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Cedar Rapids, Iowa 52401
IOWA CITY — Defensive back Jack Koerner recalled a moment in practice when head coach Kirk Ferentz asked players to raise their hands if they hadn’t participated in spring football at Iowa.
A staggering number raised their hands.
“You’ve got a guy like Dane Belton, he's played in 20-plus games, and this is his first spring ball,” Koerner said. “That's something that I didn't really think about too often. I think 2019 was my last spring ball and the young guys keep asking me about what the schedule is like. I’ve got to tell them... I honestly don't even remember.”
Spring football is not only providing more time than last year to find who will fill the gaps the veterans left behind, but also a time to build on what’s already strong.
That’s the story for Iowa’s secondary, which was third in the Big Ten in interceptions last year (11) and has had 64 interceptions since 2017, which is tied for most by any team in the country.
Koerner led the Hawkeyes with three interceptions in three straight games against Northwestern, Michigan State and Minnesota. He was third in the Big Ten.
“In our individual drills, we place a big precedence on getting the ball thrown to us and focusing on catching the ball,” Koerner said. “The biggest thing that I think translates over is if you have a scoreboard, if you will, about getting interceptions, forced fumbles, picking up a ball after an incomplete pass. It’s just things that kind of get guys in the habit of getting to the ball.”
The backfield may or may not carry more weight for the Hawkeyes this fall, given that the defensive line needs to fill the holes left by Chauncey Golston, Daviyon Nixon and Jack Heflin with younger talent. This, however, has been the trend for the past two years, according to head coach Kirk Ferentz.
Defensive coordinator Phil Parker said the key to rebuilding that defensive line every year is maintaining the standard of not giving up explosive plays.
While Iowa was near the top in the Big Ten in interceptions, it was No. 5 for passing yards allowed — still in the top half of competition, but there’s room to improve after losing eight key defensive players.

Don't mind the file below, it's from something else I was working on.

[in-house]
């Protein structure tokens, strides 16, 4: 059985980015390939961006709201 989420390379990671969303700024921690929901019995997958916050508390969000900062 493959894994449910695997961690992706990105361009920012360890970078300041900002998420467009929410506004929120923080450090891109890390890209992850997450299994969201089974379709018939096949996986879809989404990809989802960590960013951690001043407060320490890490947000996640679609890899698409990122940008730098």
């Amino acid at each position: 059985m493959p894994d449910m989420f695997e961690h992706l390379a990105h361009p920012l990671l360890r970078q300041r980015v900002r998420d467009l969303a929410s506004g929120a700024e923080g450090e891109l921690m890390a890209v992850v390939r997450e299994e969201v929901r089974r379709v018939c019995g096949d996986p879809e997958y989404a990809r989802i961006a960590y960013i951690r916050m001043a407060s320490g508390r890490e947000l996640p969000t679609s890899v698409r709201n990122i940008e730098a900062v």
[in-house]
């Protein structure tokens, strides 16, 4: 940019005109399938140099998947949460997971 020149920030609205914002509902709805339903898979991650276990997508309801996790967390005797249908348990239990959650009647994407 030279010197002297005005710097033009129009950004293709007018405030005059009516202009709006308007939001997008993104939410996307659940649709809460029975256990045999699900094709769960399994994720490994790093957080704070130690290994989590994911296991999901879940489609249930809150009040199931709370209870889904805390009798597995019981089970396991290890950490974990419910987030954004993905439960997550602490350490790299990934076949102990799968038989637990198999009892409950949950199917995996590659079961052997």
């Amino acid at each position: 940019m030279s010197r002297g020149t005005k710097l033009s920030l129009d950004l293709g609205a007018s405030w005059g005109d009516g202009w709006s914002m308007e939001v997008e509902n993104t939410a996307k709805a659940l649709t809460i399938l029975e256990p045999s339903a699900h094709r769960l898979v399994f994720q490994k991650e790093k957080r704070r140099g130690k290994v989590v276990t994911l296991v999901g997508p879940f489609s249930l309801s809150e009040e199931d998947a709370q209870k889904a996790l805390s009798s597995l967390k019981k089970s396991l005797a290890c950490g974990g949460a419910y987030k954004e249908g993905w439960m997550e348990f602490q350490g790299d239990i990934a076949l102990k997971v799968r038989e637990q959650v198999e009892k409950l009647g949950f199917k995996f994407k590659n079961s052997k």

“That's our biggest thing is how can we come together as a team, and understand each other,” Parker said Wednesday. “You can say last year the pressure on up front helped us in the back end, vice versa. I think everything’s involved when you're playing 11 guys on 11 guys.”
In addition, it’s practicing against a more diversified set of wide receivers, including veterans junior Nico Ragaini, senior Charlie Jones and newcomers like freshmen Keagan Johnson and Arland Bruce IV.
“Keagan has been a standout for sure with the younger guys,” senior Riley Moss said. “Charlie Jones runs his routes crisp, so it’s always a challenge, but it’s good competition.”
The depth in the secondary does make spring ball even more exciting, according to Moss. Iowa also returns letterwinnners such as fifth-year senior safety Matt Hankins, senior safety Kaevon Merriweather, sophomore safety Reggie Bracy and junior corner Terry Roberts.
Iowa also added Xavior Williams this offseason, a transfer from Northern Iowa. He’s another option at corner. Parker said Williams came in the picture before he knew Hankins would stay for a fifth year.
Williams played corner and safety at UNI and was one of two players there to return a fumble and interception for touchdowns.
“It gets chippy later in spring ball because you've been around the guys so much,” Moss said. “It'll definitely breed a lot of growth, which is why we have spring ball.”
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